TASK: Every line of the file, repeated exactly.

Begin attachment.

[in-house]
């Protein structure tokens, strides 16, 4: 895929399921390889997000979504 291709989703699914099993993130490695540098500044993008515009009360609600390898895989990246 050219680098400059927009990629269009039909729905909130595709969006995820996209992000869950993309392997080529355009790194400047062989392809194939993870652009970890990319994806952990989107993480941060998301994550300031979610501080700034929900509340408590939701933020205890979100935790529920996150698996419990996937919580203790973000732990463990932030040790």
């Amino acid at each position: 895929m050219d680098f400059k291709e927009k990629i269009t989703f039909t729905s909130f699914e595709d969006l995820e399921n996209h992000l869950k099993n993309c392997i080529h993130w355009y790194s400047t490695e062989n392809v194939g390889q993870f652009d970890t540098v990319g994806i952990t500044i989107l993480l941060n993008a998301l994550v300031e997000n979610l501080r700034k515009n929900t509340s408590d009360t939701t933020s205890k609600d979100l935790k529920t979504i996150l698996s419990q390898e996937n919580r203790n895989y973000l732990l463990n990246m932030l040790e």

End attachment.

[in-house]
């Protein structure tokens, strides 16, 4: 895929399921390889997000979504 291709989703699914099993993130490695540098500044993008515009009360609600390898895989990246 050219680098400059927009990629269009039909729905909130595709969006995820996209992000869950993309392997080529355009790194400047062989392809194939993870652009970890990319994806952990989107993480941060998301994550300031979610501080700034929900509340408590939701933020205890979100935790529920996150698996419990996937919580203790973000732990463990932030040790």
């Amino acid at each position: 895929m050219d680098f400059k291709e927009k990629i269009t989703f039909t729905s909130f699914e595709d969006l995820e399921n996209h992000l869950k099993n993309c392997i080529h993130w355009y790194s400047t490695e062989n392809v194939g390889q993870f652009d970890t540098v990319g994806i952990t500044i989107l993480l941060n993008a998301l994550v300031e997000n979610l501080r700034k515009n929900t509340s408590d009360t939701t933020s205890k609600d979100l935790k529920t979504i996150l698996s419990q390898e996937n919580r203790n895989y973000l732990l463990n990246m932030l040790e």